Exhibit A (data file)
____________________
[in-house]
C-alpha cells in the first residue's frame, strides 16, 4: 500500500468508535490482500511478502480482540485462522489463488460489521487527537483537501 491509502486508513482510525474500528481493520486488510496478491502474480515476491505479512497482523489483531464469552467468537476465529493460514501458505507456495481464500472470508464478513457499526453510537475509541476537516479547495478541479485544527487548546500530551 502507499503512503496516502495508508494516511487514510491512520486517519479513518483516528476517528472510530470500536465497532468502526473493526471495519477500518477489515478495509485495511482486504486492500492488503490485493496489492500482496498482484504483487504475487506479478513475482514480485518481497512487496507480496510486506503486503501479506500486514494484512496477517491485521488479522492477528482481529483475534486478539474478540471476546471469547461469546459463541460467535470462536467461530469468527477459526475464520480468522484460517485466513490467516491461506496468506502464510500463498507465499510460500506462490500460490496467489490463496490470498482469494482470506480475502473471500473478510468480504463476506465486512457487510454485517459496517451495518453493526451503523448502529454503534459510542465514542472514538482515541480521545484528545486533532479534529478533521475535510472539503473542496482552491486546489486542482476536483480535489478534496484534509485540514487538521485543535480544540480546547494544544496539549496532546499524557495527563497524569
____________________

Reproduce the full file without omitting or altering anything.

[in-house]
C-alpha cells in the first residue's frame, strides 16, 4: 500500500468508535490482500511478502480482540485462522489463488460489521487527537483537501 491509502486508513482510525474500528481493520486488510496478491502474480515476491505479512497482523489483531464469552467468537476465529493460514501458505507456495481464500472470508464478513457499526453510537475509541476537516479547495478541479485544527487548546500530551 502507499503512503496516502495508508494516511487514510491512520486517519479513518483516528476517528472510530470500536465497532468502526473493526471495519477500518477489515478495509485495511482486504486492500492488503490485493496489492500482496498482484504483487504475487506479478513475482514480485518481497512487496507480496510486506503486503501479506500486514494484512496477517491485521488479522492477528482481529483475534486478539474478540471476546471469547461469546459463541460467535470462536467461530469468527477459526475464520480468522484460517485466513490467516491461506496468506502464510500463498507465499510460500506462490500460490496467489490463496490470498482469494482470506480475502473471500473478510468480504463476506465486512457487510454485517459496517451495518453493526451503523448502529454503534459510542465514542472514538482515541480521545484528545486533532479534529478533521475535510472539503473542496482552491486546489486542482476536483480535489478534496484534509485540514487538521485543535480544540480546547494544544496539549496532546499524557495527563497524569